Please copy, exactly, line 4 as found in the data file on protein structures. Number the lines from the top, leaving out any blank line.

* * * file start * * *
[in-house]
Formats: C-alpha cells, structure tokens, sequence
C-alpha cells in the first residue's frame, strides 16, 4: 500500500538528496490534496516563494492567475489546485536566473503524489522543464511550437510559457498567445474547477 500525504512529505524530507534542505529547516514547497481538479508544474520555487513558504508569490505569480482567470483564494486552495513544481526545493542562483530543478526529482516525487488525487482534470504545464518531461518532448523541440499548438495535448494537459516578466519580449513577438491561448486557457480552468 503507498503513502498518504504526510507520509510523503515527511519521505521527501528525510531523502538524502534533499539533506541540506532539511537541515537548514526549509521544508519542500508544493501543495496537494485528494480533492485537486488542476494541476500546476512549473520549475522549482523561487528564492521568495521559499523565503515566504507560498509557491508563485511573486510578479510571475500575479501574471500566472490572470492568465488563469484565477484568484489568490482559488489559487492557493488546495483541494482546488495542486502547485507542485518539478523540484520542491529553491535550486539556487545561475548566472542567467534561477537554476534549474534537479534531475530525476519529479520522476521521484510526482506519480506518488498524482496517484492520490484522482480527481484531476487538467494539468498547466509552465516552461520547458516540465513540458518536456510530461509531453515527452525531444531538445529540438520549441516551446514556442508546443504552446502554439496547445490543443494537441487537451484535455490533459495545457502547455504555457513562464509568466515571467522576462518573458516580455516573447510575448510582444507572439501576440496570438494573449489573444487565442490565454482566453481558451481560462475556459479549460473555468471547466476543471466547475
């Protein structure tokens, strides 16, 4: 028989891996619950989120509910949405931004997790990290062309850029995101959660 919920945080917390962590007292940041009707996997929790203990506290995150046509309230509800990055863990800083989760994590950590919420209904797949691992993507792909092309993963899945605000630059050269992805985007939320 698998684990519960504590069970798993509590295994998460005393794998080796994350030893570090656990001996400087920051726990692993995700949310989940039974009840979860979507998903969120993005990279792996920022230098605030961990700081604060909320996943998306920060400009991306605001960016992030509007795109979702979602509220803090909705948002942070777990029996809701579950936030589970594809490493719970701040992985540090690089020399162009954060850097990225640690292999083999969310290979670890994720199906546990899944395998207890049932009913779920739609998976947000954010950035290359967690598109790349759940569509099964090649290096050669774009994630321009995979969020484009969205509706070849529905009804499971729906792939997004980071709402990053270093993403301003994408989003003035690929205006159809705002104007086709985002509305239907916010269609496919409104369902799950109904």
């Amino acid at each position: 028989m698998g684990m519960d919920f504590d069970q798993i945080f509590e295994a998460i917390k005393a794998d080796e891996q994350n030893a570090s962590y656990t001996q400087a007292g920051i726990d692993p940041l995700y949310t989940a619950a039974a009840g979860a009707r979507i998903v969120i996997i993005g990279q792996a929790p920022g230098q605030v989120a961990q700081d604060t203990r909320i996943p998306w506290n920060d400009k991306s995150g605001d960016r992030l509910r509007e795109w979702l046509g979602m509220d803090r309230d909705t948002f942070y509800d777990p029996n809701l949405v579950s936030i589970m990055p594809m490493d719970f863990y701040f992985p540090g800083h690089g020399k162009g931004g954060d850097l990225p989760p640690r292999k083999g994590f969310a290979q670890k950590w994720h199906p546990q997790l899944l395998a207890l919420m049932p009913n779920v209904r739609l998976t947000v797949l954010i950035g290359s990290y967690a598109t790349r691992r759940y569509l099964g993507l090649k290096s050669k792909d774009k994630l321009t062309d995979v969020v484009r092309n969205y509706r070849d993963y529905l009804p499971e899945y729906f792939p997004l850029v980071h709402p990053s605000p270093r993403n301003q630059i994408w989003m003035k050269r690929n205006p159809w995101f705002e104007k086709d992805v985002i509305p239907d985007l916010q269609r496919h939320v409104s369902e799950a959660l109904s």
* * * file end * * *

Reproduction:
């Protein structure tokens, strides 16, 4: 028989891996619950989120509910949405931004997790990290062309850029995101959660 919920945080917390962590007292940041009707996997929790203990506290995150046509309230509800990055863990800083989760994590950590919420209904797949691992993507792909092309993963899945605000630059050269992805985007939320 698998684990519960504590069970798993509590295994998460005393794998080796994350030893570090656990001996400087920051726990692993995700949310989940039974009840979860979507998903969120993005990279792996920022230098605030961990700081604060909320996943998306920060400009991306605001960016992030509007795109979702979602509220803090909705948002942070777990029996809701579950936030589970594809490493719970701040992985540090690089020399162009954060850097990225640690292999083999969310290979670890994720199906546990899944395998207890049932009913779920739609998976947000954010950035290359967690598109790349759940569509099964090649290096050669774009994630321009995979969020484009969205509706070849529905009804499971729906792939997004980071709402990053270093993403301003994408989003003035690929205006159809705002104007086709985002509305239907916010269609496919409104369902799950109904």